“We need as a catalyst for a major state or two to implement programs to collect and recycle all consumer batteries,” Smith says. It need not be every state—just a couple of bellwether states would get the ball rolling, he says.

According to the California Department of Toxic Substances Control (DTSC), household batteries are an environmental hazard. The DTSC list includes AA, AAA, C cells, D cells, NiCads and other rechargeables and button batteries. These contain a corrosive chemical and toxic heavy metals, such as cadmium.

Note that California’s DTSC and most other state regulating agencies do not include car-type batteries as universal waste, a category of materials designated as “hazardous waste” but containing common materials. End-of-life car or truck batteries are typically handled under a different set of regulations.

California regulates single-use dry-cell batteries as hazardous waste, the only state to do so. However, Coy notes, no state-sponsored EPR programs are in place to manage these end-of-life batteries.

“Due to the state’s population, we estimate that California represents the largest source of end-of-life alkaline dry-cell batteries in the U.S.,” Coy says.

In California, retailers who sell rechargeable batteries to consumers must accept and collect those used rechargeable batteries for recycling. Note that under this 2006 law, retailers are not required to take back any other kind of universal waste batteries, though a number do voluntarily take back alkaline batteries and others.

When California drafted its law on recycling rechargeable batteries, it stated that the cost associated with handling, recycling and disposing of used rechargeable batteries is the responsibility of the producers and consumers of rechargeable batteries and not local government or its service providers, state government or taxpayers.

To reduce the likelihood of illegal disposal of hazardous materials, it is the intent of the act to ensure that all costs associated with the proper management of used rechargeable batteries are internalized by the producers and consumers of rechargeable batteries at or before the point of purchase and not at the point of discard.

Vermont takes charge

Vermont is the national leader in broad-based mandated battery recycling. Beginning Jan. 1, 2016, the Green Mountain State was first to require battery manufacturers and producers to finance a collection and recycling program for single-use batteries. Vermont residents are able to recycle household batteries, including AA, AAA, C and D, among other battery types, by bringing them to drop-off locations throughout the state. The program comes at no cost to the state or to its residents.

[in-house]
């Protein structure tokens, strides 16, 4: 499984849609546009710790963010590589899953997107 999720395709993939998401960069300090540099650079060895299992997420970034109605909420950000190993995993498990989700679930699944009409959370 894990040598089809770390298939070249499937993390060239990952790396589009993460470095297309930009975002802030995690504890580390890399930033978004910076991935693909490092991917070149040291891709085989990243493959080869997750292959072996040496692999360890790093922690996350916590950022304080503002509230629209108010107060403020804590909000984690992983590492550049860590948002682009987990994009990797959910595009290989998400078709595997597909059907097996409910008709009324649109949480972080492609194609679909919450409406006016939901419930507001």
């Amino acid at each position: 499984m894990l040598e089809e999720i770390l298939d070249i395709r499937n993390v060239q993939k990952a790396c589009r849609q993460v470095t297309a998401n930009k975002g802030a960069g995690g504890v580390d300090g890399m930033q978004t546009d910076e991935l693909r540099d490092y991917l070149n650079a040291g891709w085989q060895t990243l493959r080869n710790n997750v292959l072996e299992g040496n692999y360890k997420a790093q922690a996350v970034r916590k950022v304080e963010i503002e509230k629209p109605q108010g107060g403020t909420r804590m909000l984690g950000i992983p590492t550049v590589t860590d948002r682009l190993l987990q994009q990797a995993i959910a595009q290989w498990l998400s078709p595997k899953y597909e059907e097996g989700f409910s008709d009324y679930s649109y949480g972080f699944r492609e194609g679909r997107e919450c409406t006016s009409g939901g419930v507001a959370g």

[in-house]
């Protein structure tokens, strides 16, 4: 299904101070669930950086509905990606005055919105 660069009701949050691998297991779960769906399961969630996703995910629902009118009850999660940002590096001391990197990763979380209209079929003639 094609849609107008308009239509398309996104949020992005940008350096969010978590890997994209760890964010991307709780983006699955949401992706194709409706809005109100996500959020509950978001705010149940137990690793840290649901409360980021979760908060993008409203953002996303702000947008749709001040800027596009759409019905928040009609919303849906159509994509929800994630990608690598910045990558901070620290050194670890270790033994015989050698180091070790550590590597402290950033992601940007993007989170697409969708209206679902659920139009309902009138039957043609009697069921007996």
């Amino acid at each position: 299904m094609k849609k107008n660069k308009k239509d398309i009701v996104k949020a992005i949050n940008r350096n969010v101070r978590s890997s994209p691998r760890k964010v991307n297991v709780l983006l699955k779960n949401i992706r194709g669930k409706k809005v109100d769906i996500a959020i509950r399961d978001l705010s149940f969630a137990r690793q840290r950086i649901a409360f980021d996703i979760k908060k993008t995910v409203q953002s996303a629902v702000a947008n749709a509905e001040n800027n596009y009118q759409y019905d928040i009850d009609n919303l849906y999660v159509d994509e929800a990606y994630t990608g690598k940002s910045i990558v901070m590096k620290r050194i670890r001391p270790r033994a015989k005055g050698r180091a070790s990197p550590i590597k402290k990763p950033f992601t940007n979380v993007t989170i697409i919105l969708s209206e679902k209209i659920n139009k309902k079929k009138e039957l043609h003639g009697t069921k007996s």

When the recycling program launched in 2016, Vermont Agency of Natural Resources Secretary Deb Markowitz said, “Vermont is once again demonstrating its environmental leadership. This program makes it easy for all Vermonters to become product stewards by dramatically increasing their rate of battery recycling. Dead batteries no longer have to be buried in a landfill or hoarded in junk drawers.”

Simplicity is key. Vermonters do not have to separate single-use batteries from rechargeable batteries at collection sites.

Call2Recycle plays an essential role in Vermont’s battery recycling efforts. The organization says more than 114,000 pounds of batteries were collected statewide in 2016—a 187 percent increase from the previous year, prior to the legislation that mandated producer financing for single-use battery collection and recycling.

Igniting participation

A couple of things would help boost collection, sources say.

“There has to be a champion in the legislatures who can talk the issues and fight off the opposition’s concern about heavy regulation of business or the perceived threat to industry in the state,” Smith says.

Economics also plays a role. Most collection programs charge a fee to collect and aggregate consumer batteries. “Even if you hand a battery to a processor, it is not economical to recover the zinc,” Smith notes.

Given how common and cheap zinc is, material recovery is not going to be the economic driver.

Coy says the biggest hurdle to effective collection of consumer nonrechargeable batteries is to get people to participate.

“The historical flow of batteries back to recycling has been from industrial and light-commercial industries,” he says.

“A program needs to be structured under the following criteria,” Coy says. “First, it must be free. Second, it must be convenient. Third,” he adds purposely, “it must be free.”

If there is to be a driver in the U.S., it probably will be a municipality’s need to divert material from landfill in areas where tipping fees are high and landfill space is at a premium. The program likely will originate in a state legislature. And it will be free to consumers.

The author is a freelance writer based in Cleveland who can be contacted at curt@curtharler.com.